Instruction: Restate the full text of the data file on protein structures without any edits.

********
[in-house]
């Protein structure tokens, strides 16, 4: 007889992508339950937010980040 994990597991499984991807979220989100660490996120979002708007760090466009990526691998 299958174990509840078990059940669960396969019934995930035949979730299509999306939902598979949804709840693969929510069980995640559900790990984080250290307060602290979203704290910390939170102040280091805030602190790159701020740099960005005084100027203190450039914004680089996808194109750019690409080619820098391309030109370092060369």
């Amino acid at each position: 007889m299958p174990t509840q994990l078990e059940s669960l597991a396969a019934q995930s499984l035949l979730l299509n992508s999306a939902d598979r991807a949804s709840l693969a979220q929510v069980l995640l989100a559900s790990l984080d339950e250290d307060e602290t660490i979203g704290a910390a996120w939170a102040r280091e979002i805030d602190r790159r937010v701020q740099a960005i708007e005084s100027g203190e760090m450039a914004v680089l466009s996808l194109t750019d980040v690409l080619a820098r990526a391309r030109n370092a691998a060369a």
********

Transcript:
[in-house]
């Protein structure tokens, strides 16, 4: 007889992508339950937010980040 994990597991499984991807979220989100660490996120979002708007760090466009990526691998 299958174990509840078990059940669960396969019934995930035949979730299509999306939902598979949804709840693969929510069980995640559900790990984080250290307060602290979203704290910390939170102040280091805030602190790159701020740099960005005084100027203190450039914004680089996808194109750019690409080619820098391309030109370092060369």
């Amino acid at each position: 007889m299958p174990t509840q994990l078990e059940s669960l597991a396969a019934q995930s499984l035949l979730l299509n992508s999306a939902d598979r991807a949804s709840l693969a979220q929510v069980l995640l989100a559900s790990l984080d339950e250290d307060e602290t660490i979203g704290a910390a996120w939170a102040r280091e979002i805030d602190r790159r937010v701020q740099a960005i708007e005084s100027g203190e760090m450039a914004v680089l466009s996808l194109t750019d980040v690409l080619a820098r990526a391309r030109n370092a691998a060369a």